Sunday, 21 February 2010

Bernice Summerfield: The Stone's Lament

The Stone’s Lament is a small play. Really small. If you count Bernice and Adrian as regulars, then the only additional member of the cast is James Lailey as the elusive, lovestruck, refined gentleman Bratheen Traloor. Usually we get at least a few extra actors to fill out roles but here the small cast suits the enclosed, isolated location, which is definitely the star of the play. Scenes with Adrian wandering around, worrying about his equipment being left out in the rain, instantly give you a natural sense of place and a perfect introduction to the character.

And what a revelation Harry Myers is as Adrian Wall. He doesn’t come across quite as written in the books, but to this point the books haven’t given him much of note to base it off. Here Adrian is a strong, self important man but with a true heart of gold. He seems a perfect companion to Bernice, and although their arguments over the merits of JCBs vs. trowels for the purpose of digging drags a little, it sparks off a brilliant bit of banter. Thankfully no intrusive sound effects are used to accentuate his alien voice, so if you weren’t told he was a giant dog-man you honestly wouldn’t be able to tell.

For those who aren’t familiar with Adrian’s background from the book, there’s only a small mention made of Bernice’s previous indiscretions with this man. It’s immediately clear that he cares about her, and she sees him only as a friend, but the aside-line from Bernice to herself; ‘It’s not his fault you were possessed’ just feels slightly out of place, especially as it isn’t directly relevant to this story. The scene where he bursts into her room in the dead of night ready to please her is amusing though.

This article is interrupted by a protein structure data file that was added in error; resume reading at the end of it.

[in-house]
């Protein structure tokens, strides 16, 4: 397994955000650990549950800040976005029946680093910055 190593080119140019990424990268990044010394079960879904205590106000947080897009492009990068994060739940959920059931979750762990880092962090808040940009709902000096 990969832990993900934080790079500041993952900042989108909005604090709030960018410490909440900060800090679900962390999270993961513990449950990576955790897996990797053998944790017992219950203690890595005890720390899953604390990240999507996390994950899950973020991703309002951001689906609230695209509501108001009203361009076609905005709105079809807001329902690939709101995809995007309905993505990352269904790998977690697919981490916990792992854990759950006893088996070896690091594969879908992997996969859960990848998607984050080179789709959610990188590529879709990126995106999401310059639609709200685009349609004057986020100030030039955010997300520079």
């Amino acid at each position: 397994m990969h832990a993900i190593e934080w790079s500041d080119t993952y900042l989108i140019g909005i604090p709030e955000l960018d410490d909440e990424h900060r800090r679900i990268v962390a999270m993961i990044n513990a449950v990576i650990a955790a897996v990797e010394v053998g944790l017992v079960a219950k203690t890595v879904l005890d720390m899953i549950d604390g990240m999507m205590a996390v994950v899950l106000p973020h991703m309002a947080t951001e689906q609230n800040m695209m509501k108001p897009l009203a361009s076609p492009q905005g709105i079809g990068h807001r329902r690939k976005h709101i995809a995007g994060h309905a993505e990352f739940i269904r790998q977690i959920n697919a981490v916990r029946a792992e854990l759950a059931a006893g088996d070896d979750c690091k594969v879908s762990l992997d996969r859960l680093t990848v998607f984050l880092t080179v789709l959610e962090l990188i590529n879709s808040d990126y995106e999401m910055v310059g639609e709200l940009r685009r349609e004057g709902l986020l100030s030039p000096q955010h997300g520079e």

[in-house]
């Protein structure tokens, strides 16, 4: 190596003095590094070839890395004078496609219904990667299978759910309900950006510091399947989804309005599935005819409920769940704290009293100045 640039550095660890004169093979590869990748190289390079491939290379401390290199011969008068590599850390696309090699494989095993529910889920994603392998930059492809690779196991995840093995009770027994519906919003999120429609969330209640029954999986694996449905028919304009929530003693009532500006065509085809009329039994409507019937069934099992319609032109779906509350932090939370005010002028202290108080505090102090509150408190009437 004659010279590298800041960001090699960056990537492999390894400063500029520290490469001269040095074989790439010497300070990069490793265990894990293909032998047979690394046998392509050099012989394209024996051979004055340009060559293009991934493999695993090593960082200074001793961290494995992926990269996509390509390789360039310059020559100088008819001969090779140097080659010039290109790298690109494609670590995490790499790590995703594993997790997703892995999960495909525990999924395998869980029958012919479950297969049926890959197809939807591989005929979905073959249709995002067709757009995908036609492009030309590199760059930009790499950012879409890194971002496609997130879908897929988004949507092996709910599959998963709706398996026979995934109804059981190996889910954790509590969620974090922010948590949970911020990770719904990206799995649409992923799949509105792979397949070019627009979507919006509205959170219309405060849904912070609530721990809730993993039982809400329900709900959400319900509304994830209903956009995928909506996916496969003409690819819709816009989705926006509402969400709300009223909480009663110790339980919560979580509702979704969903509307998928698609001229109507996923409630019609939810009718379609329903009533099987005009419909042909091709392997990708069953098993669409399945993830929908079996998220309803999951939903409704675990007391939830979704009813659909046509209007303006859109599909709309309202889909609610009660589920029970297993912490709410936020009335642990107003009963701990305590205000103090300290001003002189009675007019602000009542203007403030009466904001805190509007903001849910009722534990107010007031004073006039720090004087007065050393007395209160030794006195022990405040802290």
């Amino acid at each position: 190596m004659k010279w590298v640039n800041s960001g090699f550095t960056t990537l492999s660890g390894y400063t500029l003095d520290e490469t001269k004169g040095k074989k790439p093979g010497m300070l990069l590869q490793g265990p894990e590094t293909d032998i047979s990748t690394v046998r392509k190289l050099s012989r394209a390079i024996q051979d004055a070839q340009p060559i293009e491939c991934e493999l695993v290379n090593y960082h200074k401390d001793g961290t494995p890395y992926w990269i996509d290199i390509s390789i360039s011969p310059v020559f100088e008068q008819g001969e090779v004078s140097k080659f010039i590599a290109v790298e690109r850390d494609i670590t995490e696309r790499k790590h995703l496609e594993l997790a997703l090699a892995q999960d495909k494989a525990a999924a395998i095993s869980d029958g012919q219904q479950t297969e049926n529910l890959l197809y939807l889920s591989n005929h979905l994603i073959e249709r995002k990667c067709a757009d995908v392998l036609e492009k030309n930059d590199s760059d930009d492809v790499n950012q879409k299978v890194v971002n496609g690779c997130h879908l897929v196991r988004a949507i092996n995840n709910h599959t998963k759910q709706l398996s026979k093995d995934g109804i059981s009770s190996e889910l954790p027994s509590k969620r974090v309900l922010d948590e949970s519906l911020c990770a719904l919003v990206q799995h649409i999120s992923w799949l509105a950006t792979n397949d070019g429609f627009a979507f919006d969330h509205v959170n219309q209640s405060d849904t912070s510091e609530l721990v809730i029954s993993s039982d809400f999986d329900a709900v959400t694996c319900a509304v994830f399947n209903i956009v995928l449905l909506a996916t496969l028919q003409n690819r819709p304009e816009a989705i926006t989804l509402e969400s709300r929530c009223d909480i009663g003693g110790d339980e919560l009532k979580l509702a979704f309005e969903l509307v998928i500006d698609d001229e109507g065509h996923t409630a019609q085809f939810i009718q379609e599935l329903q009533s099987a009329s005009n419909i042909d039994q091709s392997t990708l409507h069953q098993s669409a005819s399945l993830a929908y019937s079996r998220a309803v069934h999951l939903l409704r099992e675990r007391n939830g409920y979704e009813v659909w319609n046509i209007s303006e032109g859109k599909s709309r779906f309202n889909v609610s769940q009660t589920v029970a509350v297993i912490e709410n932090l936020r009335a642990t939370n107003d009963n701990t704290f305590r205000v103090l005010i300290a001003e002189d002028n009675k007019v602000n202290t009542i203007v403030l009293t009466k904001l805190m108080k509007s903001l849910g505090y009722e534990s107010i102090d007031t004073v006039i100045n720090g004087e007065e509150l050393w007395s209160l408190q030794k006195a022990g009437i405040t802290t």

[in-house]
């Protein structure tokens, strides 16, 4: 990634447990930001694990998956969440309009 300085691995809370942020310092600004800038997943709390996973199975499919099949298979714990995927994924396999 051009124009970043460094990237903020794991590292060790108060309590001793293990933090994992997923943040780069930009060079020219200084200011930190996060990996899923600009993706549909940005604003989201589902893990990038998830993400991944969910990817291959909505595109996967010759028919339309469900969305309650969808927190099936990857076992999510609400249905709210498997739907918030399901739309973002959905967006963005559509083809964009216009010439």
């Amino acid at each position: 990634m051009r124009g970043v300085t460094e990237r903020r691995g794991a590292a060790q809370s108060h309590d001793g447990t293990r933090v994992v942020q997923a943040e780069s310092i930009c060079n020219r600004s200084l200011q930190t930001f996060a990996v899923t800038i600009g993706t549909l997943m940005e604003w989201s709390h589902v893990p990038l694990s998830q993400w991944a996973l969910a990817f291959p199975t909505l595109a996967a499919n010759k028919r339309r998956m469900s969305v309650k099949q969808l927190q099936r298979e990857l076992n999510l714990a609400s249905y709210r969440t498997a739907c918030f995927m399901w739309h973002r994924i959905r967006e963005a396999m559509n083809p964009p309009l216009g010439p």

After an excellent start with a puzzling mystery and excellent setting, the story degenerates a bit towards the end. The Bratheen-House-Bernice love triangle is interesting, as is the twist of a haunted house that is terrorizing its guest because it’s jealous of them. Effective usage is made of the word bitch in one of my favourite scenes of the play, and although it was slightly obvious that it was Lisa Bowerman doing the computer voiceover the pay off is brilliant.

Unfortunately once Bernice firmly rejects him and he falls into the arms of the house, things grow a little stale. It all ends with a fairly standard monster plot, and a fairly standard explosion that saves the day. It’s not bad, just a shame after the excellent first three quarters.

All in all the Stone’s Lament is a brilliant small play, and an excellent introduction for Adrian Wall to the audio medium. The plot is tight and there are some unusual ‘romance’ related twists to the standard haunted house story that lift it above the standard fair.

8 / 10

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